Under the motto “Visible and Powerful Lesbians”, thousands of people marched along Parallel Avenue between Tres Xemeneies and Plaza de Espanya this Sunday to celebrate the LGTBI+ Pride Party in the Catalan capital. For this edition, the organizers wanted to focus on lesbian justification, so the promotional items inviting to this week’s events included the hashtag #bollomami, a pun between Catalan artist Rosalía’s latest work and the term bollera, used pejoratively to refer to lesbians: a modern exercise in reappropriating insults as a form of resistance. According to the Guardia Urbana, around 90,000 attended the parade or the after-party on María Cristina Avenue.
In addition to the presence of political representatives from Barcelona City Council and the Generalitat, the proclamation was read by several lesbians. In it, they recalled the stigma and paradox of labels, which they defend as “necessary until recognition is real and effective. [Las lesbianas] we disregard the patriarchal system by the very fact that we exist”. “A bollomami is a lesbian, believe it or not”; “Two bollomamis are not your sexual fantasy” or “A bollomamis is not the ‘man’ of any relationship” are three of the pieces with which they invited to the acts this year, all with photos of the city’s neighbors and with whom they are visible wanted to do and do pedagogy at the same time. Using the concept of Rosalía, which they accept in the organization, helps to enhance the message with a touch of irony and topicality.
The commitment to this year’s vengeful message has also deeply marked the program of these two weeks, especially that of the stage in Maria Cristina, where the party lasted until two in the morning. The cartel was dominated by women, including La Zowi, Jimena Amarillo, the Ginebras Quartet, Marta Sango and Rocío Saíz. The Eurovision world was also at the party: last Saturday the main course was WRS, representatives of Romania in the last edition, who made the whole square sing: “Hello, my baby-bé / Call me, call me”.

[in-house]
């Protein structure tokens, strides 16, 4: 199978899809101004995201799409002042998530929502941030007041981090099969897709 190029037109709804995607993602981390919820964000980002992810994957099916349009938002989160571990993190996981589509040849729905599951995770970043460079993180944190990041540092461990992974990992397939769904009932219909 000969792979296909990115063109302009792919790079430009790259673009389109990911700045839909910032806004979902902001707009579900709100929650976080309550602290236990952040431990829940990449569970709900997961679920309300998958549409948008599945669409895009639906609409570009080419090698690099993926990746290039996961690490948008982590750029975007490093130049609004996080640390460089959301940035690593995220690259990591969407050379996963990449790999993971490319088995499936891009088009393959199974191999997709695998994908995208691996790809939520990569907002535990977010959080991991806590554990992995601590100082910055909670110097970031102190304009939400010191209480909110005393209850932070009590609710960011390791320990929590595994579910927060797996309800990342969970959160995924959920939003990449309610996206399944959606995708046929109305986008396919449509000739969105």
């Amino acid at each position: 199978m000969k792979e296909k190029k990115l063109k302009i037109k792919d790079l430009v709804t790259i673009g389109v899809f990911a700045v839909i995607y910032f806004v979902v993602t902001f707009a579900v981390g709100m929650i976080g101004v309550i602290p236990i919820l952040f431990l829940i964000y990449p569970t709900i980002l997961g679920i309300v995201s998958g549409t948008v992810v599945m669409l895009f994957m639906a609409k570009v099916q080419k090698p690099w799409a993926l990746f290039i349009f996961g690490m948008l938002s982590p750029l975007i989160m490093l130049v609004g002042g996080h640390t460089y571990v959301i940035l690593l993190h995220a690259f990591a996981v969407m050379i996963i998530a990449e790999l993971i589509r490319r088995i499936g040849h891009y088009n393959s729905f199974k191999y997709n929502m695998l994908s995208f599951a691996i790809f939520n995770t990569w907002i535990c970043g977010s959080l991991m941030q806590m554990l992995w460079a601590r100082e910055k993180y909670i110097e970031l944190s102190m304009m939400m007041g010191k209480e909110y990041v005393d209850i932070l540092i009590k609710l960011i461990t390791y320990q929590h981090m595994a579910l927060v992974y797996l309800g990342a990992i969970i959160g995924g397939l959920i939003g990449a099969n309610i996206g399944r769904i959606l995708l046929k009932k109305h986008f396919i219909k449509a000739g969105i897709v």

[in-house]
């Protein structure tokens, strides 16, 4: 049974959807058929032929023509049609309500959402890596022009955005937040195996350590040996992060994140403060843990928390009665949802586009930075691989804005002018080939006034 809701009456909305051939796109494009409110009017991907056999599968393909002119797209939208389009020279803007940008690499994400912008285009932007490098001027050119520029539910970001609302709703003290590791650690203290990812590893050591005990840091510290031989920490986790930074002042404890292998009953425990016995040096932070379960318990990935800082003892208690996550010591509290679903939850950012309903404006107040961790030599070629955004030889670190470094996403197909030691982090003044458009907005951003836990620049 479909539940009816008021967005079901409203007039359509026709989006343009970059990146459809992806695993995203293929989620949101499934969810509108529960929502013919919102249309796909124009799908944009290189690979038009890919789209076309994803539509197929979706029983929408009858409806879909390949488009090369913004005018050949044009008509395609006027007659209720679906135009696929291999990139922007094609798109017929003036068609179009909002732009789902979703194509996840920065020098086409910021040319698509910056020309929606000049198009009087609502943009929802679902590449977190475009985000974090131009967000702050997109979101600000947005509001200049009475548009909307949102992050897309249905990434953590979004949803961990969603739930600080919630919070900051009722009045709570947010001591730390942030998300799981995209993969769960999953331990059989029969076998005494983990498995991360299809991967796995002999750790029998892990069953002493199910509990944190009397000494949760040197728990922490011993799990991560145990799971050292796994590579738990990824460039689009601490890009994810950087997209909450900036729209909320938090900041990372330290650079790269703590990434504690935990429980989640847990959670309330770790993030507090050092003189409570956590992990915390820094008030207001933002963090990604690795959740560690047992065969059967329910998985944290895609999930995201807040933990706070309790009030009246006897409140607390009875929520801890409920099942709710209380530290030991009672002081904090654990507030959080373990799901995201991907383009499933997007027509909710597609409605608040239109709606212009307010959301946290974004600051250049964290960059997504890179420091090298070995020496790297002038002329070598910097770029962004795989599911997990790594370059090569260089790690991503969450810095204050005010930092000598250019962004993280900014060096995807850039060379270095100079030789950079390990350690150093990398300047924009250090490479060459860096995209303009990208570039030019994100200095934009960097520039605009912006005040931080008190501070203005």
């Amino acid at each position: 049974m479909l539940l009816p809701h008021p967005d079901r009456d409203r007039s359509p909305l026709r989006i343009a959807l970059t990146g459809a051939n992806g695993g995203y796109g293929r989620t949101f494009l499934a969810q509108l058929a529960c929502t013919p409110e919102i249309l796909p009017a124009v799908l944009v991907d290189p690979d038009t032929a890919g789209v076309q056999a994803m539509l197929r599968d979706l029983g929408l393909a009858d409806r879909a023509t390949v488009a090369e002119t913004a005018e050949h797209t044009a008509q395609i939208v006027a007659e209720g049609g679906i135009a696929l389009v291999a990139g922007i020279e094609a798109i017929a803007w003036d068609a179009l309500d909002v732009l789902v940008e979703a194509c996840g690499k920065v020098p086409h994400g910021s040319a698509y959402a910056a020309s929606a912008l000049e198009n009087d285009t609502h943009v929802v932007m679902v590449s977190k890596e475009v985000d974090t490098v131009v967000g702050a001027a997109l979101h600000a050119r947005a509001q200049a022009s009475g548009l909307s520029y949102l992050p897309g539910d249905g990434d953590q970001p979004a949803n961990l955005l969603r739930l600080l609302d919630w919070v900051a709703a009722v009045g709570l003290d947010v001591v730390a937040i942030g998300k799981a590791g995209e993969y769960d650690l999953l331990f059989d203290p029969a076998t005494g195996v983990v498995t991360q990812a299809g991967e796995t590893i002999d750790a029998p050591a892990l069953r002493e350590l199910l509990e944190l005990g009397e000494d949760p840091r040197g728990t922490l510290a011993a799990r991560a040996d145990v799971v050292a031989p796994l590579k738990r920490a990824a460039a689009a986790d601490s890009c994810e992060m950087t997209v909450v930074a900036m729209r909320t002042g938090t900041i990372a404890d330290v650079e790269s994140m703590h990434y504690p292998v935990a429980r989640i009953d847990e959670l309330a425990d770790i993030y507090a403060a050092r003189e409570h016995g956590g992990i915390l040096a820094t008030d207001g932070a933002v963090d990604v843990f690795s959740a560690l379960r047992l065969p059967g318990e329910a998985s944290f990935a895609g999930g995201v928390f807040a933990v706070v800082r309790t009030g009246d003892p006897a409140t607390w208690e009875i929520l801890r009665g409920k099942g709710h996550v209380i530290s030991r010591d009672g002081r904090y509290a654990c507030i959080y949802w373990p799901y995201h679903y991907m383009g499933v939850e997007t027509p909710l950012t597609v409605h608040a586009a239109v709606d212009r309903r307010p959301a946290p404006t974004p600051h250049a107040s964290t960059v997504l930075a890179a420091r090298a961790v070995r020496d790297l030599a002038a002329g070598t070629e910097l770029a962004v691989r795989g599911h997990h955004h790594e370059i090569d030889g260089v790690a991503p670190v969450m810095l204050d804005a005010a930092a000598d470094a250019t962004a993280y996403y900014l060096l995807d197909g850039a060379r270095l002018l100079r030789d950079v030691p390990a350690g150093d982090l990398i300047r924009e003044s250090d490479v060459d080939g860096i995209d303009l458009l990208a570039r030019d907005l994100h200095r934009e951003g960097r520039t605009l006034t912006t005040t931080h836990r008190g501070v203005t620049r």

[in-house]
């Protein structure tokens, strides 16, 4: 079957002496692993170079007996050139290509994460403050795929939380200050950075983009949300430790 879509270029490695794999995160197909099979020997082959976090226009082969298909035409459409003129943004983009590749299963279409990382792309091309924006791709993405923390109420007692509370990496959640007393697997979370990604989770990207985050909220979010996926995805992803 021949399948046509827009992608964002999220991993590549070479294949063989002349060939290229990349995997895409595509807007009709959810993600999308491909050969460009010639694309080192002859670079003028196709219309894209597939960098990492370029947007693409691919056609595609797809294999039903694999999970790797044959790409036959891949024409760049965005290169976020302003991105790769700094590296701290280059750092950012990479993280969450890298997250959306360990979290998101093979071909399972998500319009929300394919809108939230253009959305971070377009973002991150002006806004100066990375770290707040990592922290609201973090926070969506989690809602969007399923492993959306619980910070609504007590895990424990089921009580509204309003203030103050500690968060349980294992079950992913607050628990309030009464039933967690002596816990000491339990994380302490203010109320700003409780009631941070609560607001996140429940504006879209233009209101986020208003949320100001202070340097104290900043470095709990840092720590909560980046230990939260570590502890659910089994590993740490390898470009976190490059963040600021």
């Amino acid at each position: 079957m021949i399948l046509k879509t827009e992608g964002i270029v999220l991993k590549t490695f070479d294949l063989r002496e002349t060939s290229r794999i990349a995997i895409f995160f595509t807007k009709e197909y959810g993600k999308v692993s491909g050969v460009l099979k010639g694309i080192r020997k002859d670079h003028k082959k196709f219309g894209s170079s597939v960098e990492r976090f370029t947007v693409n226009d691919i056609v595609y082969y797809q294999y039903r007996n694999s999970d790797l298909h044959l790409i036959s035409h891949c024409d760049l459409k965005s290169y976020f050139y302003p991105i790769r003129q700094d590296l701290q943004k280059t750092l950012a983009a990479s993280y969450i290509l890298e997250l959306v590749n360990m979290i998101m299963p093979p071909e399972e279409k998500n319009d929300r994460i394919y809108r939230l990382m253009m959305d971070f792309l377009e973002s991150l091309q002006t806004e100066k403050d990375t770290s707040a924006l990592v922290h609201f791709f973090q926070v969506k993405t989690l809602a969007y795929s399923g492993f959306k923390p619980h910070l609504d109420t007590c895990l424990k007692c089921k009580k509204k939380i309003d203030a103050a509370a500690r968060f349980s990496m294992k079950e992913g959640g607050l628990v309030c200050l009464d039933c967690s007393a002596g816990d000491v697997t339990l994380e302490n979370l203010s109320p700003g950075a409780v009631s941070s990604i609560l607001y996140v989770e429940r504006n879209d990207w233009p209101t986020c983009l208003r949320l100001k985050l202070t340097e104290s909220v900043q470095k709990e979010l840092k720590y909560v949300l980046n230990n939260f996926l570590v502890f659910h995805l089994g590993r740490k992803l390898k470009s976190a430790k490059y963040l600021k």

The return to normal after the pandemic hasn’t prompted the Pride organization and other LGTBI+ rights groups to put their differences aside for a day to march together. The day began with news of a shooting at a gay bar in Oslo that left two dead and wounded 20 others. The group La Crida LGTBI announced last week that they would be distancing themselves from Pride and making their own march, believing Parallel is heavily commercialized. “We feel we are heirs to the first liberation demonstration in Barcelona in 1976 and are following its common thread for the rights of the workers’ collective,” one of their spokesmen assured them a few days ago. Its manifestation was between the Plaza de Universitat and the Plaza de Sant Jaume.
Since 2008, Pride Day celebrations have gone beyond strictly political pretense, and its organizers have chosen to give it a boost to put an egg on the international Pride agenda. Its organizers believe it will leave the city with an economic return of 70 million euros over the two-week period. Despite the efforts, the party remains eminently local.
The Stonewall Riot Commemoration Days (a gay bar in New York that clashed with police over raids and assaults in 1969) remain an important tool to help at a time when certain discourses on the are advancing to gain visibility. associated with the extreme right. According to data from the Observatory Against Homophobia (OCH), incidents or acts against the LGTBI group increased by 34% this semester compared to the same period last year. But not all are reported to the police. Parliament is currently working on a Catalan trans law.
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